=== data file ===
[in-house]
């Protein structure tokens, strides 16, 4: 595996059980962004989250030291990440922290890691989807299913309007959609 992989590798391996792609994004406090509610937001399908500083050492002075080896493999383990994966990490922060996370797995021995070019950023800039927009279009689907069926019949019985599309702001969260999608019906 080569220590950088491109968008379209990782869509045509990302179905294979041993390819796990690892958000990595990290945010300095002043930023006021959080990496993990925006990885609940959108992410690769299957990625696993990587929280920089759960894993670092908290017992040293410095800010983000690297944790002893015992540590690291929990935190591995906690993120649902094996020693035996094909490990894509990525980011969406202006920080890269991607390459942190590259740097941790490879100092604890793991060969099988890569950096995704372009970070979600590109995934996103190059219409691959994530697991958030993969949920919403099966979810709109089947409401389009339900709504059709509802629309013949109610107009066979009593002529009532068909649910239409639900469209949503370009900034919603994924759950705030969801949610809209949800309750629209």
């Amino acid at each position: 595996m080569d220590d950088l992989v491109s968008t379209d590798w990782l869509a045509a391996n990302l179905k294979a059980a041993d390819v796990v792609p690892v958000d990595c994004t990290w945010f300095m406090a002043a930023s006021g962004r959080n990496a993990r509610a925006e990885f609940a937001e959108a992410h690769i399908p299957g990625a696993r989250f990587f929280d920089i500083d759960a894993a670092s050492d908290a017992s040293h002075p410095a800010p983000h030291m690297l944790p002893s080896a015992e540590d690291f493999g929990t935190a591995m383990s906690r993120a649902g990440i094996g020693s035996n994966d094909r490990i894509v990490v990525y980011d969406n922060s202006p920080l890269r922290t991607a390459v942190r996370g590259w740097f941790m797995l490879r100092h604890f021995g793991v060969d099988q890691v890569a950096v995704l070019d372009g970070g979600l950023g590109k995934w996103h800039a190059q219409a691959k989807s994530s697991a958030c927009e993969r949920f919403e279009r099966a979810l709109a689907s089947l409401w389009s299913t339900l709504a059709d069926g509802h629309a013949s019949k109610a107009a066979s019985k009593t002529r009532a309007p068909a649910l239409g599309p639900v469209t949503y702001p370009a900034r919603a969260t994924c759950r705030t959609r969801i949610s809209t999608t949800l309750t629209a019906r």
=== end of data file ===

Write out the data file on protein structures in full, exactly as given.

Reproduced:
[in-house]
């Protein structure tokens, strides 16, 4: 595996059980962004989250030291990440922290890691989807299913309007959609 992989590798391996792609994004406090509610937001399908500083050492002075080896493999383990994966990490922060996370797995021995070019950023800039927009279009689907069926019949019985599309702001969260999608019906 080569220590950088491109968008379209990782869509045509990302179905294979041993390819796990690892958000990595990290945010300095002043930023006021959080990496993990925006990885609940959108992410690769299957990625696993990587929280920089759960894993670092908290017992040293410095800010983000690297944790002893015992540590690291929990935190591995906690993120649902094996020693035996094909490990894509990525980011969406202006920080890269991607390459942190590259740097941790490879100092604890793991060969099988890569950096995704372009970070979600590109995934996103190059219409691959994530697991958030993969949920919403099966979810709109089947409401389009339900709504059709509802629309013949109610107009066979009593002529009532068909649910239409639900469209949503370009900034919603994924759950705030969801949610809209949800309750629209």
């Amino acid at each position: 595996m080569d220590d950088l992989v491109s968008t379209d590798w990782l869509a045509a391996n990302l179905k294979a059980a041993d390819v796990v792609p690892v958000d990595c994004t990290w945010f300095m406090a002043a930023s006021g962004r959080n990496a993990r509610a925006e990885f609940a937001e959108a992410h690769i399908p299957g990625a696993r989250f990587f929280d920089i500083d759960a894993a670092s050492d908290a017992s040293h002075p410095a800010p983000h030291m690297l944790p002893s080896a015992e540590d690291f493999g929990t935190a591995m383990s906690r993120a649902g990440i094996g020693s035996n994966d094909r490990i894509v990490v990525y980011d969406n922060s202006p920080l890269r922290t991607a390459v942190r996370g590259w740097f941790m797995l490879r100092h604890f021995g793991v060969d099988q890691v890569a950096v995704l070019d372009g970070g979600l950023g590109k995934w996103h800039a190059q219409a691959k989807s994530s697991a958030c927009e993969r949920f919403e279009r099966a979810l709109a689907s089947l409401w389009s299913t339900l709504a059709d069926g509802h629309a013949s019949k109610a107009a066979s019985k009593t002529r009532a309007p068909a649910l239409g599309p639900v469209t949503y702001p370009a900034r919603a969260t994924c759950r705030t959609r969801i949610s809209t999608t949800l309750t629209a019906r």